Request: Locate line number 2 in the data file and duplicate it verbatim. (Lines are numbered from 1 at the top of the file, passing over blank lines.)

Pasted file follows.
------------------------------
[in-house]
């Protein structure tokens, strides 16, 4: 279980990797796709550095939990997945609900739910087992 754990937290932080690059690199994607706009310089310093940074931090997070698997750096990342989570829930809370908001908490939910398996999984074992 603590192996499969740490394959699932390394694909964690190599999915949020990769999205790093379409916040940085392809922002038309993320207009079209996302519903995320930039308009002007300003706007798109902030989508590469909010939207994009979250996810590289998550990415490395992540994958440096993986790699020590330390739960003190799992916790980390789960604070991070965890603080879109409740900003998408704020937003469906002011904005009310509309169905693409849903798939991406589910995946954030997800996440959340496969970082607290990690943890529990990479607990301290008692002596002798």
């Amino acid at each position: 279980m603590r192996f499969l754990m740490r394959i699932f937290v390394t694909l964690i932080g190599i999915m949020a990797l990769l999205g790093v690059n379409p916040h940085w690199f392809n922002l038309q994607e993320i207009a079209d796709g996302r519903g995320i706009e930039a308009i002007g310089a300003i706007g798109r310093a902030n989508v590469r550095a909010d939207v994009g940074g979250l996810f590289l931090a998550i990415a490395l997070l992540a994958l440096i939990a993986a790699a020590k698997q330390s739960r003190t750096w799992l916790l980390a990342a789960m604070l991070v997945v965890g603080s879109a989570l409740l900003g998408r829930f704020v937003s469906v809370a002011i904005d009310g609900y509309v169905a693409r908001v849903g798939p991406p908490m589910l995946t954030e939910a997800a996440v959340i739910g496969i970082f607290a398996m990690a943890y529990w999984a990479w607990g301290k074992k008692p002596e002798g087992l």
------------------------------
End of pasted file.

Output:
């Protein structure tokens, strides 16, 4: 279980990797796709550095939990997945609900739910087992 754990937290932080690059690199994607706009310089310093940074931090997070698997750096990342989570829930809370908001908490939910398996999984074992 603590192996499969740490394959699932390394694909964690190599999915949020990769999205790093379409916040940085392809922002038309993320207009079209996302519903995320930039308009002007300003706007798109902030989508590469909010939207994009979250996810590289998550990415490395992540994958440096993986790699020590330390739960003190799992916790980390789960604070991070965890603080879109409740900003998408704020937003469906002011904005009310509309169905693409849903798939991406589910995946954030997800996440959340496969970082607290990690943890529990990479607990301290008692002596002798």